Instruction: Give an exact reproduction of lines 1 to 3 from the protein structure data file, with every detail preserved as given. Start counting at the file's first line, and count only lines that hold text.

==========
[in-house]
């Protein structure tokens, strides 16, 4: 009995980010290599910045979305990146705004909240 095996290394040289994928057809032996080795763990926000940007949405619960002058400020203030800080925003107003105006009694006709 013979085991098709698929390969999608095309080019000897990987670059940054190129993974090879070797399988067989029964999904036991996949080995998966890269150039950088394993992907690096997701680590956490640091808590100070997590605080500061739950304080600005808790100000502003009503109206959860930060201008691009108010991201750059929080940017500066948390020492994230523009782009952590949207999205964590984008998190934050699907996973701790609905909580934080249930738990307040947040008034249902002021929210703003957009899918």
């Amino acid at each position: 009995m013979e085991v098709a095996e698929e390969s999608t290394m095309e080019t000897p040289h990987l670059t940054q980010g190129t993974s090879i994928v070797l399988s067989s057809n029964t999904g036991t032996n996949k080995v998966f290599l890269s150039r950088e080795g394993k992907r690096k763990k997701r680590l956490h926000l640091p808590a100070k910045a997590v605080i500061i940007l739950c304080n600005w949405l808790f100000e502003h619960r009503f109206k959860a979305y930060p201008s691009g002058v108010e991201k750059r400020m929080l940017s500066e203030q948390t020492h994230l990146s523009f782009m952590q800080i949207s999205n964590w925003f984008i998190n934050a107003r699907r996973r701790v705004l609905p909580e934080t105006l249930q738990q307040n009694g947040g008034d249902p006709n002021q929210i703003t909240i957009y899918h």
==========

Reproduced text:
[in-house]
């Protein structure tokens, strides 16, 4: 009995980010290599910045979305990146705004909240 095996290394040289994928057809032996080795763990926000940007949405619960002058400020203030800080925003107003105006009694006709 013979085991098709698929390969999608095309080019000897990987670059940054190129993974090879070797399988067989029964999904036991996949080995998966890269150039950088394993992907690096997701680590956490640091808590100070997590605080500061739950304080600005808790100000502003009503109206959860930060201008691009108010991201750059929080940017500066948390020492994230523009782009952590949207999205964590984008998190934050699907996973701790609905909580934080249930738990307040947040008034249902002021929210703003957009899918």
């Amino acid at each position: 009995m013979e085991v098709a095996e698929e390969s999608t290394m095309e080019t000897p040289h990987l670059t940054q980010g190129t993974s090879i994928v070797l399988s067989s057809n029964t999904g036991t032996n996949k080995v998966f290599l890269s150039r950088e080795g394993k992907r690096k763990k997701r680590l956490h926000l640091p808590a100070k910045a997590v605080i500061i940007l739950c304080n600005w949405l808790f100000e502003h619960r009503f109206k959860a979305y930060p201008s691009g002058v108010e991201k750059r400020m929080l940017s500066e203030q948390t020492h994230l990146s523009f782009m952590q800080i949207s999205n964590w925003f984008i998190n934050a107003r699907r996973r701790v705004l609905p909580e934080t105006l249930q738990q307040n009694g947040g008034d249902p006709n002021q929210i703003t909240i957009y899918h």